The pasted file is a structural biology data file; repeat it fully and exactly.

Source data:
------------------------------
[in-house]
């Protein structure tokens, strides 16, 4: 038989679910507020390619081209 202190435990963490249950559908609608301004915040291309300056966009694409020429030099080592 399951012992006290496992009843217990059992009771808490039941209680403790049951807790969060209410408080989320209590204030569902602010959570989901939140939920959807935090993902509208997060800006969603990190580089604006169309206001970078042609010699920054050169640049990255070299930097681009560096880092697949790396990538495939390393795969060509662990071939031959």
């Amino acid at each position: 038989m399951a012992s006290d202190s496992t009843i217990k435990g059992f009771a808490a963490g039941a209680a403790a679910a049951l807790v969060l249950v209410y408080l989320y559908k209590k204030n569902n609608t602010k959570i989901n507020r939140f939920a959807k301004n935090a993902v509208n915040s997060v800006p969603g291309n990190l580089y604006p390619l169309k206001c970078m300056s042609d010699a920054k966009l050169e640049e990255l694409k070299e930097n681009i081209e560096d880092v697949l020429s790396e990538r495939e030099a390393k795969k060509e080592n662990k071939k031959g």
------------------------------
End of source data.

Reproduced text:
[in-house]
């Protein structure tokens, strides 16, 4: 038989679910507020390619081209 202190435990963490249950559908609608301004915040291309300056966009694409020429030099080592 399951012992006290496992009843217990059992009771808490039941209680403790049951807790969060209410408080989320209590204030569902602010959570989901939140939920959807935090993902509208997060800006969603990190580089604006169309206001970078042609010699920054050169640049990255070299930097681009560096880092697949790396990538495939390393795969060509662990071939031959």
């Amino acid at each position: 038989m399951a012992s006290d202190s496992t009843i217990k435990g059992f009771a808490a963490g039941a209680a403790a679910a049951l807790v969060l249950v209410y408080l989320y559908k209590k204030n569902n609608t602010k959570i989901n507020r939140f939920a959807k301004n935090a993902v509208n915040s997060v800006p969603g291309n990190l580089y604006p390619l169309k206001c970078m300056s042609d010699a920054k966009l050169e640049e990255l694409k070299e930097n681009i081209e560096d880092v697949l020429s790396e990538r495939e030099a390393k795969k060509e080592n662990k071939k031959g």